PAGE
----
• Two awards to celebrate today.  First up, you may be aware that over in Britain they did away with their beloved Roald Dahl Funny Book Prize.  Apparently there will be a new Dahl prize in the near future and they didn’t want to confuse it with this other one.  Fortunately, there’s a new funny lit prize and it’s called The Laugh Out Loud Award or, for short, The Lollies.  Michael Rosen is, as ever, involved.  Attention!  Britain?  The representative from Illinois would like to request that America be allowed Lollies of our own.  We could change the name slightly to The ROFLs, but that sounds slightly perverse when you say it out loud.  In any case, funny awards here, please.
  • The other award is the recent unveiling of the latest winners of the 2015 Arab American Book Award (sponsored by the  Arab American National Museum) given in the Children/Young Adult category.  The winner, I’m happy to say, is The Turtle of Oman by Naomi Shihab Nye (Greenwillow Press).  Honorable Mention was awarded to The Olive Tree by Elsa Marston and illustrated by Claire Ewart (Wisdom Tales Press).  Well done, one and all!
  • Insufficiently happy by today’s news thus far?  Okay.  Try this.  They’ve turned some of the Bad Kitty books into a play and you Bay Area lucky ducks get to see it.  Playwright Min Kahng, who also did a musical adaptation of Where the Mountain Meets the Moon amongst other things, is interviewed here.  As for Bad Kitty herself, I like her looks:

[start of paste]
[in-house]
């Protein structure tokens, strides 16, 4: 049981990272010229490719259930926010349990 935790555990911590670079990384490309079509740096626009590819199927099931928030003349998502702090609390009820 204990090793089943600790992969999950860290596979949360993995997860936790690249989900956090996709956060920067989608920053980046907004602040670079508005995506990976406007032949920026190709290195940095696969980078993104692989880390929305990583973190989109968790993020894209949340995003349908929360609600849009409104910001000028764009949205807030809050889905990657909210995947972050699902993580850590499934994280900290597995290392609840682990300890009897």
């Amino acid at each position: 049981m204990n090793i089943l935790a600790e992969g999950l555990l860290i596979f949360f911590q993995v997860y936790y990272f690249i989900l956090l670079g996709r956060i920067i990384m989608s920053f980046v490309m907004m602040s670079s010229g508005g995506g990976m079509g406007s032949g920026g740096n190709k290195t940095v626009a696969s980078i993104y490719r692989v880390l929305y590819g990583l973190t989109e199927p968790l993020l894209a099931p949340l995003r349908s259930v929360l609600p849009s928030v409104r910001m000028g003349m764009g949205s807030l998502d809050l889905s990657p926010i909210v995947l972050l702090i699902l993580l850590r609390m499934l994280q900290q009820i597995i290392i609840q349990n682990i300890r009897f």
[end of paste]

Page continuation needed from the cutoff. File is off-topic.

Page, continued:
• Brightly also came up with 2015’s Biggest Moments in Children’s and YA Literature.  A good list, though I would rewrite the title slightly to say instead that it’s more accurately “2015’s Biggest Controversy-Free Moments in Children’s and YA Literature”.  Not that there’s anything wrong with that.

BottleCapBoysA Rita Williams-Garcia book has people talking, but it may not be the book you first think of.  How many of you read her new picture book Bottle Cap Boys Dancing on Royal Street?  Well a recent article about the actual boys who dance the streets of New Orleans says that Rita’s book has gotten people to talking.  The subheading “Depicting happy children” sounds familiar in light of the conversations surrounding A Fine Dessert as well, though the context is different.

  • Daily Image: